The Supreme Court ends its work Monday with the highest of drama: an anticipated retirement, a ruling on the constitutionality of government Ten Commandments displays and decisions in other major cases.
Traditionally there is an air of suspense as the justices meet for the final time before breaking for three months. Justices usually wait until then to resolve blockbuster cases.
Added to that is the expectation that Chief Justice William H. Rehnquist is presiding over the court for the last time. Rehnquist has thyroid cancer and many court experts believe his retirement is imminent.
"There's enormous drama and anticipation. Is he going to announce his resignation? Are we going to spend this summer in a confirmation fight?" said Erwin Chemerinsky, a Duke law professor.
Long lines have formed several hours before the court's recent sessions so people could get a seat in the packed courtroom. On Monday, the crowd will include supporters and opponents of Ten Commandments monuments. Supporters usually gather outside the court praying and singing hymns.
"It's a big day. History being made, that's a lot of what it's about," said Maureen Mahoney, a Washington lawyer and former Rehnquist law clerk.
Also expected are nine women in judicial robes who call themselves "Roe Rangers," to bring attention to uncertainty about the court's makeup and abortion rights.
Justices have a few cases left to resolve, including two of the most-watched of the term: the Ten Commandments appeals from Texas and Kentucky and a case that will determine the liability of Internet file-sharing services for clients' illegal swapping of songs and movies.
Also Monday, justices are expected to announce whether they will hear appeals from two journalists who may face jail time for refusing to reveal sources in the leak of an undercover CIA officer's identity.
Lawyers for Time magazine's Matthew Cooper and The New York Times' Judith Miller have asked the court to clarify protections reporters have in keeping sources confidential. The cases could not be heard until December.
The Supreme Court term already has covered cases involving the execution of teenage killers, state bans on Internet orders from out-of-state wineries and federal sentencing rules.
Overshadowing it all, however, has been Rehnquist's health and questions about the future of the court, which has not had a vacancy for 11 years, a modern record.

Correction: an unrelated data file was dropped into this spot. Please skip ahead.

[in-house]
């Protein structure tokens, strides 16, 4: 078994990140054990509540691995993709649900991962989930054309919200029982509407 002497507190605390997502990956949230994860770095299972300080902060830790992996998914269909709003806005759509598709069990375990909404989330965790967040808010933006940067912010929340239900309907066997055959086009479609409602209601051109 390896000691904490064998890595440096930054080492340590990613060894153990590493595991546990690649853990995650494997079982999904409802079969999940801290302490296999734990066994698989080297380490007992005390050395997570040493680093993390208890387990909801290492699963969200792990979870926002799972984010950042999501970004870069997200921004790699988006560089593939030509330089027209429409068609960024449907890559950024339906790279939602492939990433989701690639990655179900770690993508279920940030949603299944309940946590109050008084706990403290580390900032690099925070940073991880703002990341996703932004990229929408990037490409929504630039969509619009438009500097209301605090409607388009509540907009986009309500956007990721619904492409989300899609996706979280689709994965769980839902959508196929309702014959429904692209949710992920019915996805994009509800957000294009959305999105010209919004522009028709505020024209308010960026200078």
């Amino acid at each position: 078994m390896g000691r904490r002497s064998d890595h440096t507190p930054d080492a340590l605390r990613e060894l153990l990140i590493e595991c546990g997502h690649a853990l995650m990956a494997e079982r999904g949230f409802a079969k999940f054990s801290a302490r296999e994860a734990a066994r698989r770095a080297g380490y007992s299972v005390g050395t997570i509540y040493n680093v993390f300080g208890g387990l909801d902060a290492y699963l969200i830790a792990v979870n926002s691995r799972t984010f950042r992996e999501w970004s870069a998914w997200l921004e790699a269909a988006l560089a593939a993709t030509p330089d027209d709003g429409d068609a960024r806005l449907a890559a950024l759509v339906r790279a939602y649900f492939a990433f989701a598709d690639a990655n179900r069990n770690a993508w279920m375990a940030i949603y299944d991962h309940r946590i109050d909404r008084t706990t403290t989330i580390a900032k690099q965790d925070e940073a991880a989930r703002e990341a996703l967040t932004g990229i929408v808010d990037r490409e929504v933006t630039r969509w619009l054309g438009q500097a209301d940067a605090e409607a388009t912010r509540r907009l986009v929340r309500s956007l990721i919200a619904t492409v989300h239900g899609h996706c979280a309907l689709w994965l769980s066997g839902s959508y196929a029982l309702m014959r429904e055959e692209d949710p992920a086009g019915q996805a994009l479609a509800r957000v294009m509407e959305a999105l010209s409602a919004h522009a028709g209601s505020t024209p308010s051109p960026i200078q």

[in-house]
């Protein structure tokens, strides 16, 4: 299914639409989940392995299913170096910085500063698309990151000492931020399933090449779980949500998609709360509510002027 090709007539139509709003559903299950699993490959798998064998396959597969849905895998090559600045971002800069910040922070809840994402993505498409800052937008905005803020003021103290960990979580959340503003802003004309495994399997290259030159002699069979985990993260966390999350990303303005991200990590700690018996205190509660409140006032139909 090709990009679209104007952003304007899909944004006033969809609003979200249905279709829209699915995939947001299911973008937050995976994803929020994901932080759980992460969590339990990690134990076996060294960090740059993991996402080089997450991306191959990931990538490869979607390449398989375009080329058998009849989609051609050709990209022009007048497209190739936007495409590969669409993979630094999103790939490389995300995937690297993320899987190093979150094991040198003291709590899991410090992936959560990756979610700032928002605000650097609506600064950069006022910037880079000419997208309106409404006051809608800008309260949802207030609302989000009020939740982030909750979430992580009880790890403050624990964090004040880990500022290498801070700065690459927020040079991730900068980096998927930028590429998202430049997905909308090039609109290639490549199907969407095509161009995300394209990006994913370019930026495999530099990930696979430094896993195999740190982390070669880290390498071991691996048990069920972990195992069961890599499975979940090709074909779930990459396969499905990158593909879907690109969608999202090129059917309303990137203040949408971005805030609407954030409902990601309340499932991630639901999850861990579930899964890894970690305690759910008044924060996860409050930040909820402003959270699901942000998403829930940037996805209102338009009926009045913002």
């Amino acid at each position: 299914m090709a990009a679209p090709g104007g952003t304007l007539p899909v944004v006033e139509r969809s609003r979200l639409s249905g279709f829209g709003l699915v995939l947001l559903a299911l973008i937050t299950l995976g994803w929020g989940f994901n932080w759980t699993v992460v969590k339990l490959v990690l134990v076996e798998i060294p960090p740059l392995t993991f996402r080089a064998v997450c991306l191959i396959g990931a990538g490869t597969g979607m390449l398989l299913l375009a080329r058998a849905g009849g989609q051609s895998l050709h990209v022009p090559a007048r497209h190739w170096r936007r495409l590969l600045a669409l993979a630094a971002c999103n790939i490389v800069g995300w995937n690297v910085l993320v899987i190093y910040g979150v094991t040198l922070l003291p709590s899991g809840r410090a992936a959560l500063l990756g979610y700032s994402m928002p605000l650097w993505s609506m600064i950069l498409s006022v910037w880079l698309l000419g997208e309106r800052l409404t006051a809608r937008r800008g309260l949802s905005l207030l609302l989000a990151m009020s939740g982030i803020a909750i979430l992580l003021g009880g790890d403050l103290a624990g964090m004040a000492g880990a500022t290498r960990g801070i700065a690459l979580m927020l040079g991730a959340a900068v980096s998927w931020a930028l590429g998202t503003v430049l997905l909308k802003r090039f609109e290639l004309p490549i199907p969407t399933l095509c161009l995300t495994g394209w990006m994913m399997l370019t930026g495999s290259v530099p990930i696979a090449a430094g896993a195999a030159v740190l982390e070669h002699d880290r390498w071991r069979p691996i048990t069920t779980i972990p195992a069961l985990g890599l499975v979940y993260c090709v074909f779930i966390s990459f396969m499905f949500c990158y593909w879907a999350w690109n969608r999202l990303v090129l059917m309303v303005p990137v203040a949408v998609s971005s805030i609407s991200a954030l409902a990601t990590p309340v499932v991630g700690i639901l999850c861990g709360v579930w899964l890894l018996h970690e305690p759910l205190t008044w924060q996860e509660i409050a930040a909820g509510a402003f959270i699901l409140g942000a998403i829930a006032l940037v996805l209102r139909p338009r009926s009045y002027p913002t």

"More people are paying attention to the court than they have in years even though the docket has not been earthshaking," said Vikram Amar, a law professor at the University of California, Hastings and a former Supreme Court clerk. "It changes the importance of this year in Supreme Court history."
In addition to Rehnquist, 80, older members of the court include Justice Sandra Day O'Connor, 75, and Justice John Paul Stevens, 85.
Rehnquist was absent from the bench for five months after disclosing in October that he had cancer. He has refused to say whether he has the most serious type of thyroid cancer. He speaks with difficulty because of a trachea tube inserted to help him breathe.
"One or two justices may announce their retirement on Monday. Or none may," said Suzanna Sherry, a law professor at Vanderbilt University who specializes in the Supreme Court. "In the past there has not been this kind of anticipation."
Rehnquist could announce his decision at the Monday morning session. He could wait until later in the day after justices hold their last private meeting of the term. He could wait until later in the week, after the crowds have left the court.
The final rulings of the term often come down to 5-4 votes. Sometimes, justices who dissent read objections from the bench.
"It's a zoo," veteran Supreme Court lawyer Carter Phillips said of final ruling days.
The Ten Commandments issue has gotten the most attention, in part because it has been 25 years since the court last dealt with it.
Justices ruled then that the Ten Commandments could not be displayed in public schools. Now they will decide if a granite monument on the grounds of the Texas Capitol and framed copies of commandments in two Kentucky courthouses are allowed.